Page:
The group was stunned. Did two members of the troupe just die?

Jax natural 20 on last rat

Trinique falls on rope but revived Frank catches her

Party takes a short rest on first landing then proceeds extremely cautiously

Find pit trap then kill rat in the pit

***


Finding Meepo and the wet nest

***


Meepo urged the group to follow him closely. He walked to the far door, swung it open with a flourish then screamed at the top of his lungs, “Ticklecorn!”


Session: Game Session 3: Into the Sunless Citadel - Saturday, Jan 12 2019 from 3:00 AM to 7:00 AM
Viewable by: Public
0 comments
Session 2: Oakhurst

I apologize but this summary is more summary than narrative, unlike the first two. It is also incomplete and unedited but I will go back and complete at some point. Here is a link to the image summary I shared at the beginning of Session 3.







“Now what?” asked Candy.

“Let’s find an inn and see what we can find out,” said Trinique. The group sullenly trod into town. Quinn fed Daisy a carrot and smiled at the old draft horse. She and Daisy were just happy to be in Oakhurst finally.

From the townspeople at the edge of town, the group had found out that the only inn and tavern in town was the Ol’ Boar. Just like the name of the town was a misnomer (there being precious few oak trees), the tavern was not named for a wild pig but Reslin Kine’s former adventuring partner, a Half-Orc named Gramogasha Oakhurst. Apparently, she had retired when Reslin died and set up this tavern and inn instead. She has long since died and ownership passed to a wealthy family in town.

The inn was crowded with townspeople discussing the events of the past few days. Cattle and goats were already disappearing in greater and greater numbers, driving most to keep a close watch on them. Those that were found were occasionally partially eaten by wild animals, but all exhibited strange puncture marks, scrapes and twigs inside those punctures.

***


Ala and the Ol’ Boar Inn

Ala adjusted in her chair and hunched towards Derrick. "Well, you know, I do remember a story about the Red Hand. It was a cabal of necromancers in Rhest. They were secretive but eventually wiped out by the Paladins of Erathis and Bahamut. If they have crawled out of the ruins of Rhest, that is bad news for all of us. However, it makes sense that necromancers may want an item that restores life."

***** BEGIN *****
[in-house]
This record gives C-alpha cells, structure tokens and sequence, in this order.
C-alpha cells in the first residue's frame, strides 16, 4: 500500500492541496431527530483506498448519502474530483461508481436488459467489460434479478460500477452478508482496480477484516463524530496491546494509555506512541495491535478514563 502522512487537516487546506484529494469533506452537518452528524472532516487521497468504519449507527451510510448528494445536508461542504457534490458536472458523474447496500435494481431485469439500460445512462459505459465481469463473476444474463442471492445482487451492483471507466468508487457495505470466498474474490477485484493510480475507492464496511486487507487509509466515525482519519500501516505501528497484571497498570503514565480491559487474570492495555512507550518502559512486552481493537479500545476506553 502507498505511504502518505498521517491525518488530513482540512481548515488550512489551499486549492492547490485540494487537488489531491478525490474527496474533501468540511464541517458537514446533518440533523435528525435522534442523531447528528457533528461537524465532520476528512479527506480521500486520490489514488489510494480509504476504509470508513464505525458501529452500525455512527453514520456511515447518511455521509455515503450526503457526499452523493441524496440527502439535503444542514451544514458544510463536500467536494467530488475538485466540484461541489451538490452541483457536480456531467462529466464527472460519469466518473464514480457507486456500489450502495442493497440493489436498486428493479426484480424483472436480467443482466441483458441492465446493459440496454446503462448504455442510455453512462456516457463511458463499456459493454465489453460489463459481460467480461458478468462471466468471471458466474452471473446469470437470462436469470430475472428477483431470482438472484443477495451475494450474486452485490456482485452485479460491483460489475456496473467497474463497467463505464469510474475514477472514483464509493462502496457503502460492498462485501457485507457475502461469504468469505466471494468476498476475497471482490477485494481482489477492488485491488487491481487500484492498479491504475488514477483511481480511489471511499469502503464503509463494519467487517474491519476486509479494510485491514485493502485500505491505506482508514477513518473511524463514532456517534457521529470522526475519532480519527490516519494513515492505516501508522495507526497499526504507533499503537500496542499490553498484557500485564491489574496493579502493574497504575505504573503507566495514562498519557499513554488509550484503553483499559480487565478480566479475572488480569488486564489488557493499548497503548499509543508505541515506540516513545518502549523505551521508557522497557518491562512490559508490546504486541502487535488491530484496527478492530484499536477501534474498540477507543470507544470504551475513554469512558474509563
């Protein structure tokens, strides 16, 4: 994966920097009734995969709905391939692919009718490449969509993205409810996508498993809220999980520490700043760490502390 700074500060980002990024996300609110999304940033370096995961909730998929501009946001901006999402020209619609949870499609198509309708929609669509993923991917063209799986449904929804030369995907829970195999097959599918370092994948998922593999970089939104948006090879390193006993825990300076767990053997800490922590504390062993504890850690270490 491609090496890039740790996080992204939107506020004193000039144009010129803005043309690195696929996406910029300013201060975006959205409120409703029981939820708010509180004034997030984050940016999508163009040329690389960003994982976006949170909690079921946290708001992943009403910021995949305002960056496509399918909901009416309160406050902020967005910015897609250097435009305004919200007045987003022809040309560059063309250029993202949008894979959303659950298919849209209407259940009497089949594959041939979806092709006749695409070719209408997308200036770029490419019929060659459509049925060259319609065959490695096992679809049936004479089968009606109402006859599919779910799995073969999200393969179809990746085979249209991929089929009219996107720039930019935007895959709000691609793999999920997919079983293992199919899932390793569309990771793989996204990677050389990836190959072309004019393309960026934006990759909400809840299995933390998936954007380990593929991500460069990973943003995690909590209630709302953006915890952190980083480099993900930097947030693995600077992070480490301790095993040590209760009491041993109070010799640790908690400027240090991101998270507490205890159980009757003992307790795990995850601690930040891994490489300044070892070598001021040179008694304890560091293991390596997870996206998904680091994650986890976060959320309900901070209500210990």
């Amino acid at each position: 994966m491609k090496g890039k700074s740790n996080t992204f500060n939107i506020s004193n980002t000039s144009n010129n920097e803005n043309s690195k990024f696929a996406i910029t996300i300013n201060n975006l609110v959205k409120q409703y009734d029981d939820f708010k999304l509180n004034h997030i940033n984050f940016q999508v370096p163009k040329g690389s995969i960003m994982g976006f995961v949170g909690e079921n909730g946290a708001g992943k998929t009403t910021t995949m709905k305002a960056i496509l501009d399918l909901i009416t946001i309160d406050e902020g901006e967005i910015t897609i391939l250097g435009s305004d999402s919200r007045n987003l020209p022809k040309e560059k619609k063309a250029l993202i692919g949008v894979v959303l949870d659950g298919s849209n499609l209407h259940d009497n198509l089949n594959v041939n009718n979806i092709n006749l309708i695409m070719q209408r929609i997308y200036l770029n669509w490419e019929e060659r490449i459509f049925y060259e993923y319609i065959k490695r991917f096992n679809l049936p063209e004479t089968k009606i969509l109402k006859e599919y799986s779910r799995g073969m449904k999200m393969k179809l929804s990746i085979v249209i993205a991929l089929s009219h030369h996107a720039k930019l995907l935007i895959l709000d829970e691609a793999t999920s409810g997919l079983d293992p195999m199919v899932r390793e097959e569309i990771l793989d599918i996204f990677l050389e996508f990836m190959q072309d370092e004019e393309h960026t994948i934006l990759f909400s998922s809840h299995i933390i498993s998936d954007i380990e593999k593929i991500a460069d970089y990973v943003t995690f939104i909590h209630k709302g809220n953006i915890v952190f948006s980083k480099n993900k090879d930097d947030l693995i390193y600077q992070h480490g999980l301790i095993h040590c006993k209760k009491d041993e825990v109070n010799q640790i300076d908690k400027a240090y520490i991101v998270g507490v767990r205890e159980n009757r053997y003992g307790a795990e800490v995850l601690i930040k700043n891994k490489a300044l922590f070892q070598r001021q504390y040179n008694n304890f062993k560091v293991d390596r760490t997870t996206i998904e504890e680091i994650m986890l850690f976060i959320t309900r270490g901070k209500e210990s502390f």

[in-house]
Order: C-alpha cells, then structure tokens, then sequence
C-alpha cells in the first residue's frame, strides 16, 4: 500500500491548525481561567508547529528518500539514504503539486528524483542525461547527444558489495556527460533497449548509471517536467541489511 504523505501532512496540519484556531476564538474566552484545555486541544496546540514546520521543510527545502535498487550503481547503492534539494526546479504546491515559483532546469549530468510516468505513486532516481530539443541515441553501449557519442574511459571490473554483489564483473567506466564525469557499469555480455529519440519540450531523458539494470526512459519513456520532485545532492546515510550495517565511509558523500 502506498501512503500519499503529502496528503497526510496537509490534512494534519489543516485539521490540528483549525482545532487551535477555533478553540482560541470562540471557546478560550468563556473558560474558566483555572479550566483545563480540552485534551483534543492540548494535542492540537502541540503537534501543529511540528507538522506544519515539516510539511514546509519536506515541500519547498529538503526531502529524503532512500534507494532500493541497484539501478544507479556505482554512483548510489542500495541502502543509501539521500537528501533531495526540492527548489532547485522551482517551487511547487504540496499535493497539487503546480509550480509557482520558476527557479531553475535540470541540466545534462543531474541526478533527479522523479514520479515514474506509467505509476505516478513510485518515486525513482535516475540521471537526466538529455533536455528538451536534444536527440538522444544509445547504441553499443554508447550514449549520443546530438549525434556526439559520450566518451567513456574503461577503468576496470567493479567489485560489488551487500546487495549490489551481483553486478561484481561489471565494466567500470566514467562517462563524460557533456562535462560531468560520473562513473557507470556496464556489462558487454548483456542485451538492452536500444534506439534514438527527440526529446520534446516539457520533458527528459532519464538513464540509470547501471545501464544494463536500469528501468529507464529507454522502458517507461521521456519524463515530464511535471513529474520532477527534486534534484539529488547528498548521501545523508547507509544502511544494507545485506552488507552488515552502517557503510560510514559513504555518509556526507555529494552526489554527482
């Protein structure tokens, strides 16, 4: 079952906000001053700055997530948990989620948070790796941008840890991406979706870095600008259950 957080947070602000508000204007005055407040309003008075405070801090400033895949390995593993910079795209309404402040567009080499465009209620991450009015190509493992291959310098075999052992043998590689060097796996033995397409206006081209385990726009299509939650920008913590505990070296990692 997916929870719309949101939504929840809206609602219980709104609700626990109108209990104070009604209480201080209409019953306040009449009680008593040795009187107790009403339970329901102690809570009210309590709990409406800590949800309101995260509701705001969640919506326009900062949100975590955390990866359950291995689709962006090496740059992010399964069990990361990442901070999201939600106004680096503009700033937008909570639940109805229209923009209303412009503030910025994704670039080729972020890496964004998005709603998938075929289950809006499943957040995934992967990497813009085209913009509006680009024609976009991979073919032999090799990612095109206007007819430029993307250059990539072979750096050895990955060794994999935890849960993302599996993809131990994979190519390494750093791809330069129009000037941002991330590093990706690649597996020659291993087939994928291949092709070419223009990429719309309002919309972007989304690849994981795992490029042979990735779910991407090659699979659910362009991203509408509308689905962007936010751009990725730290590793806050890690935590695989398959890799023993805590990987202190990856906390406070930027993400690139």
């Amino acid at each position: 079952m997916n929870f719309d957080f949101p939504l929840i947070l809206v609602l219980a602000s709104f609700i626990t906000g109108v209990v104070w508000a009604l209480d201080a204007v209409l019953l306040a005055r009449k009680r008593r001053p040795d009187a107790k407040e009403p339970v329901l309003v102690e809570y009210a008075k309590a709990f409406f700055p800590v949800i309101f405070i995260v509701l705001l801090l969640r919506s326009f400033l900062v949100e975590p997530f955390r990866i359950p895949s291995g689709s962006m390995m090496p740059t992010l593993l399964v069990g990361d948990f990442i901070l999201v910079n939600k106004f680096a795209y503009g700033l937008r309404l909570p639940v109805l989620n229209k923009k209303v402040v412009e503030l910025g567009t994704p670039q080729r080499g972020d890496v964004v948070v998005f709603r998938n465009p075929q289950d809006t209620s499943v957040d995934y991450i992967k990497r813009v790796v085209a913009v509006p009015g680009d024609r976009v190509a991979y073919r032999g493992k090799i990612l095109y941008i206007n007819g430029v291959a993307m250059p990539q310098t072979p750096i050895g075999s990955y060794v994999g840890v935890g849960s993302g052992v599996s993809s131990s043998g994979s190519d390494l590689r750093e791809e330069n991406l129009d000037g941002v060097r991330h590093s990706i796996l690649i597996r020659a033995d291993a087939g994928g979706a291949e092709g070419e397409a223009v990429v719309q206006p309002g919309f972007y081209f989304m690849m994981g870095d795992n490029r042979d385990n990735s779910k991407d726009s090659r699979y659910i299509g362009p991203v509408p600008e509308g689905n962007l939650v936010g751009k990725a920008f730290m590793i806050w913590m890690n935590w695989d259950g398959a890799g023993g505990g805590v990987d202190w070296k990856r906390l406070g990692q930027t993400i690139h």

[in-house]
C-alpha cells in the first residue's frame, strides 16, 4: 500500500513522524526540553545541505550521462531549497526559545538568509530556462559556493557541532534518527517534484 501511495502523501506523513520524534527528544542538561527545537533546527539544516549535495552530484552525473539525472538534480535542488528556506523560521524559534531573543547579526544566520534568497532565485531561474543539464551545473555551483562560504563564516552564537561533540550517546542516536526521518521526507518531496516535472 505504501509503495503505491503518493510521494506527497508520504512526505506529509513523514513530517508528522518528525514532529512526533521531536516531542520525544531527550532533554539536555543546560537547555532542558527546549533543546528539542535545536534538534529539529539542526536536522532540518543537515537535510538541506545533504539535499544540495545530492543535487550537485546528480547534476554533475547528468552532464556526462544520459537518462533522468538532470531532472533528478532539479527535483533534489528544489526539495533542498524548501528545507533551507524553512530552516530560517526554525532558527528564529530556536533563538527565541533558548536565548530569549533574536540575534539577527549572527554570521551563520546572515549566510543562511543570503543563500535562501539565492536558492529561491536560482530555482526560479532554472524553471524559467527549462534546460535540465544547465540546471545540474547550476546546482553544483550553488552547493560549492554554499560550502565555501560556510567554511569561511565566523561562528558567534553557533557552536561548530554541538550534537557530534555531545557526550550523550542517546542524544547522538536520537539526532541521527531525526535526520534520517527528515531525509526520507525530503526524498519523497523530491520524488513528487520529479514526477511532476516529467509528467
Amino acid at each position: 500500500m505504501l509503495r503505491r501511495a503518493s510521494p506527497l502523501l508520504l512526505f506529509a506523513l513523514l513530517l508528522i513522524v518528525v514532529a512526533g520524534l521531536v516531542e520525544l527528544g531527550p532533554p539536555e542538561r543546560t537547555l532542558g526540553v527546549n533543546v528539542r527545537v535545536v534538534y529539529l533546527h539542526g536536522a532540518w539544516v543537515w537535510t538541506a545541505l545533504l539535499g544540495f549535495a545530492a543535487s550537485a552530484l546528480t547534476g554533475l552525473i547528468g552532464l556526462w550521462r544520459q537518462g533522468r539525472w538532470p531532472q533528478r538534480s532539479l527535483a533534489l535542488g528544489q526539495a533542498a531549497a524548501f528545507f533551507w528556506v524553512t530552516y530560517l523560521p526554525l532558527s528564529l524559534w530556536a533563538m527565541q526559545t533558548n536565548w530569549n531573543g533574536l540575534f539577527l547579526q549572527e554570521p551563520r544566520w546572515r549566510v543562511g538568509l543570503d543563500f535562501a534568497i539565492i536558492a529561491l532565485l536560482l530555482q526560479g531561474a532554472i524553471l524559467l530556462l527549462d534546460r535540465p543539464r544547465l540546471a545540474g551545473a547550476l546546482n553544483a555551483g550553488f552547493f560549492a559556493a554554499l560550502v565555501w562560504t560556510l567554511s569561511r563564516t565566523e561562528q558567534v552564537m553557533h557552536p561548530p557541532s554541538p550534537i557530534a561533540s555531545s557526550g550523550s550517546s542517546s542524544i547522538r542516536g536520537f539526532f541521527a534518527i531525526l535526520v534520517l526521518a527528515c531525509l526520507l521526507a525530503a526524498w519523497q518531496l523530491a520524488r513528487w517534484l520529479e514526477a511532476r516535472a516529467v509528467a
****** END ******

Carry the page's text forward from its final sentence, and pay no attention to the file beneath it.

Derrick nodded and looked over at the newcomers. They had clearly heard Ala's explanation. Time to find out more about them . . .

***


The group spent the next several days waiting for news of the Hucrele’s and gathering information in town. The villagers were generally welcoming but many expressed concern that the peace party would not be well received, and Goblins would descend upon the lightly defended town. The Constable, Felosial, spent much of her day re-assuring nervous townspeople. However, she was not too busy to notice that the new strangers had taken up with Derrick, whom she did not trust.

Garon, the barkeep at the Ol’ Boar was particularly useful. Besides showing Sparrow the statue of Reslin Kine, Gasha Oakhurst and Rowan Nackle in the center of town, he tells the group of the last traveler he knows of who went to the Sunless Citadel. It was a grim human named Belak or Belchek, thirteen years ago. What Garon remembers most is the huge frog that he carried everywhere with him.

The party discovered that:
1. The Goblins appear to be camped in the Sunless Citadel. No one knows for sure what the Sunless Citadel once was, but legends hint that it served as the retreat of an ancient dragon cult.
2. The old road there skirts the Thornwaste. The unnatural desert is attributed to the long ago rampage of Tiamat herself. It is now ruled by The Ghostlord and no one goes there unless they want to be condemned by him. He is a bogeyman of whom many a parent warns their wayward child.
3. Cattle herders don’t graze their stock too far afield these days. They’re frightened by stories of new monsters that maraud by night. From time to time, cattle and people who have gone out alone at night have been found dead the next day, bearing dozens of needle-like wounds. No one has seen the creatures that cause this mayhem, nor do they leave a discernible trail.
4. The missing adventurers include a fighter (Talgen Hucrele), a wizard (Sharwyn Hucrele), a paladin of Pelor (Sir Braford), and a ranger (Kara¬kas). Sir Braford was not a local, and he had a magic sword called Shatterspike.

***


“I think we should try to figure out what is attacking livestock. I have a theory,” announced Quinn.

The cownapping of Bessie
The Battle of the Cowbell

Appearing from around the camp shambled six creatures, best described as small walking trees. Each was about five feet tall and creaked and snapped as it walked towards the center of camp.

***


The witch of Oakhurst

Sparrow was quite enamored with the Gnome witch, Helda. She was a Dennovar graduate so he had not expected too much but she was very friendly and more importantly, smart and open to his questions. Plus, she knew more about Reslin Kine than did he. She and her sister, Corkie Nackle, were the daughters of Rowan Nackle and while neither had ever met Reslin, their father spoke often of the old adventurer. Sparrow was determined to use the time he spent with her well even though he wished he was with the rest of the group. However, if they were to successfully find and get into his great grandfather’s tomb, it would require as much knowledge as possible. One thing he could not seem to find out was what a Sryix was. The only description was an item of immense pride and value to Reslin.

***

Conversation with Madam Hucrele
Why do I have a cow bell?